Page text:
Russian President Vladimir Putin welcomes his Turkish counterpart Recep Tayyip Erdogan to Sochi. 29 September, 2021. (Photo credit: kremlin.ru)
Turkish President Recep Tayyip Erdogan has provided details of his meeting with Russian President Vladimir Putin, saying the two nations agreed to deepen defense industry cooperation during their first face-to-face talks in 18 months.
“We had the opportunity to discuss what steps we could take on jet engines, warplanes,” the Turkish leader told reporters upon his return to Ankara on 30 September, adding that “another area where we can take several steps together with is on building warships. We will, inshallah, even take joint steps on submarines.”
Erdogan also said he discussed with Putin the possibility of building a “second and third nuclear reactor.” In 2018, construction began on the Akkuyu nuclear reactor in southern Turkey as part of a joint venture between the Turkish and Russian energy industries.
The Turkish President also said he will not change plans to purchase a second round of Russian S-400 missile defense systems, despite the threat of sanctions by the White House.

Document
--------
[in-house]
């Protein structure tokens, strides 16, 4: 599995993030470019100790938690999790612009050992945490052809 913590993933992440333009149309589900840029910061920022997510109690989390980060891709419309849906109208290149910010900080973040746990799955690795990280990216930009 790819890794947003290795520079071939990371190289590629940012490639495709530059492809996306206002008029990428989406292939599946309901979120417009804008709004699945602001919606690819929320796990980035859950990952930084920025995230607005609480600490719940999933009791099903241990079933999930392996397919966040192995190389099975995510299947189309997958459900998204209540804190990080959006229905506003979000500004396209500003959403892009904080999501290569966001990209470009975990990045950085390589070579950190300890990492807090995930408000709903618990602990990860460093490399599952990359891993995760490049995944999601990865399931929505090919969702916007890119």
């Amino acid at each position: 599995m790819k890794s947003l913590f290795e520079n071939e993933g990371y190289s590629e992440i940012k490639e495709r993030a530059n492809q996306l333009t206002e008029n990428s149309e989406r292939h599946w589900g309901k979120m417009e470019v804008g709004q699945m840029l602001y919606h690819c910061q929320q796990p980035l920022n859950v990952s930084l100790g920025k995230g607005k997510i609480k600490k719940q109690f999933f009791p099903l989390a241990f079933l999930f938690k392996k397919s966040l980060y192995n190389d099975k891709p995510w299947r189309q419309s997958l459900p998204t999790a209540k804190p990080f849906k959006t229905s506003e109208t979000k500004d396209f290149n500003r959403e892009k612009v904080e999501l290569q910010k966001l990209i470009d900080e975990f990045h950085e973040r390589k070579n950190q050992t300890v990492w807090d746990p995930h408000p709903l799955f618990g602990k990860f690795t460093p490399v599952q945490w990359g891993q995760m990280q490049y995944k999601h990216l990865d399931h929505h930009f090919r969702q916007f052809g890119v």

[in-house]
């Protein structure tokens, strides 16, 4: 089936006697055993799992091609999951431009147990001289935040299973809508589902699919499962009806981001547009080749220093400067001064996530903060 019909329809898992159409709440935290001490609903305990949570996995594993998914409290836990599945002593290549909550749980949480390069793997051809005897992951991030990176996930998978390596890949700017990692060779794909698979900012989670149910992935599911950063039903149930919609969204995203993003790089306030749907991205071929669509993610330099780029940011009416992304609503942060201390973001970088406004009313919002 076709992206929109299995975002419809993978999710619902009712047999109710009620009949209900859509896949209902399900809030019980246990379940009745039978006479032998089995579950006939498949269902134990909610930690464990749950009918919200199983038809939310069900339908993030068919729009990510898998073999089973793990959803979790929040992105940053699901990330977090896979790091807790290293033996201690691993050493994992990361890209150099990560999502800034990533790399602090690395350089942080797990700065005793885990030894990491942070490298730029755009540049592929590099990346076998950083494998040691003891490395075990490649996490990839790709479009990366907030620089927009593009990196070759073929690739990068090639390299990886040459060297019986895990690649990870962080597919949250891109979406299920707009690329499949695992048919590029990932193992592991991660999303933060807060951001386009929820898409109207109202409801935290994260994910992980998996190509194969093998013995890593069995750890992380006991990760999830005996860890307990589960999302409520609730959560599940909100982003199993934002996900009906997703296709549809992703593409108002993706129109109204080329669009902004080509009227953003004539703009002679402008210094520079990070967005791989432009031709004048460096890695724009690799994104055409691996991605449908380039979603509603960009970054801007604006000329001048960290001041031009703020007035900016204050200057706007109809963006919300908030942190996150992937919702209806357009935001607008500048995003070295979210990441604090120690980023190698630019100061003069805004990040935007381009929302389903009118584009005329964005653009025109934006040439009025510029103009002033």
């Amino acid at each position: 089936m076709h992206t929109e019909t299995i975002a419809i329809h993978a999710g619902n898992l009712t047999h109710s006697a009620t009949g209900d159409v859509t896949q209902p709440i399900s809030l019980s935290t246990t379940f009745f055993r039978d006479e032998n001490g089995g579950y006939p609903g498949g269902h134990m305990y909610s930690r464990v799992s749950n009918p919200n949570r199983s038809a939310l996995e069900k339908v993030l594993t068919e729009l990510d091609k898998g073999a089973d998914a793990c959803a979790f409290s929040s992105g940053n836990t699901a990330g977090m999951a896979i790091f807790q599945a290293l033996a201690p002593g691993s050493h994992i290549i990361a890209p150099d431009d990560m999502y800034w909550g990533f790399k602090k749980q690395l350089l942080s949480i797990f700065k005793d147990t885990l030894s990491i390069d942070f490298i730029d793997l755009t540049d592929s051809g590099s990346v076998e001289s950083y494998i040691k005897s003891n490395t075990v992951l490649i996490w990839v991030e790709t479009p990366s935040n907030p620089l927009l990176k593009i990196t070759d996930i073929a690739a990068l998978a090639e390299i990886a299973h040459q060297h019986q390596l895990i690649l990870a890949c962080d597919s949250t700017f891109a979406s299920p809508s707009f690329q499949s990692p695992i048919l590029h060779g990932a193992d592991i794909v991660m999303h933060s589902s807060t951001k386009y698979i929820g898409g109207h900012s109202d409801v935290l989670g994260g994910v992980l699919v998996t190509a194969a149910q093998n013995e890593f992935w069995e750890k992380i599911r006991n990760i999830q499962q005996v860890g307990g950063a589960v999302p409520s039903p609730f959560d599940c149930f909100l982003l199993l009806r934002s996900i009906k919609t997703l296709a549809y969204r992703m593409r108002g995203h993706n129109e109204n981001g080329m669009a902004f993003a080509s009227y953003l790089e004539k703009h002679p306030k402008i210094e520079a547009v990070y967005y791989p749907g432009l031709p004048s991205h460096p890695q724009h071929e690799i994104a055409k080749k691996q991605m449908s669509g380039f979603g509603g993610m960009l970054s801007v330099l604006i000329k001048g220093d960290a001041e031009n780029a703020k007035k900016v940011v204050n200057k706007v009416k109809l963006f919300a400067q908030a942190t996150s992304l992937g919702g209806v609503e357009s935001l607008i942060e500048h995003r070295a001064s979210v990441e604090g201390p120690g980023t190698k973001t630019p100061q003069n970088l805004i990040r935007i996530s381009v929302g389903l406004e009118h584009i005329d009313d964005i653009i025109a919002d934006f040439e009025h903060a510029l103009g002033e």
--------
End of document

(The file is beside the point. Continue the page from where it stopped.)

Following Wednesday’s meeting, the Kremlin announced the two leaders “confirmed their commitment” to an agreement that calls for terror groups to be driven out of Syria’s Idlib governorate.
#عاجل || الكرملين: الرئيس #فلاديمير_بوتين ونظيره التركي رجب طيب أردوغان أكدا التزامهما بالاتفاقات المبرمة بشأن ضرورة إخلاء محافظة #إدلب من الإرهابيين
— سانا عاجل (@SanaAjel) September 30, 2021
The 2020 ceasefire deal signed by Ankara and Moscow called for Idlib to become a “de-escalation zone.”
In regard to this topic, Erdogan told reporters: “We focused on the need to take steps together on the issue… [and finding a] permanent, final and sustainable solution [for Idlib].”
However, a Turkish official reportedly told Middle East Eye following the bilateral meeting that “there is no change in Idlib. We will preserve the status quo there.”
Over recent weeks, Russian warplanes have intensified their bombardment of Turkish-backed rebel groups holed up in northern Syria, while Ankara recently deployed reinforcements to the region.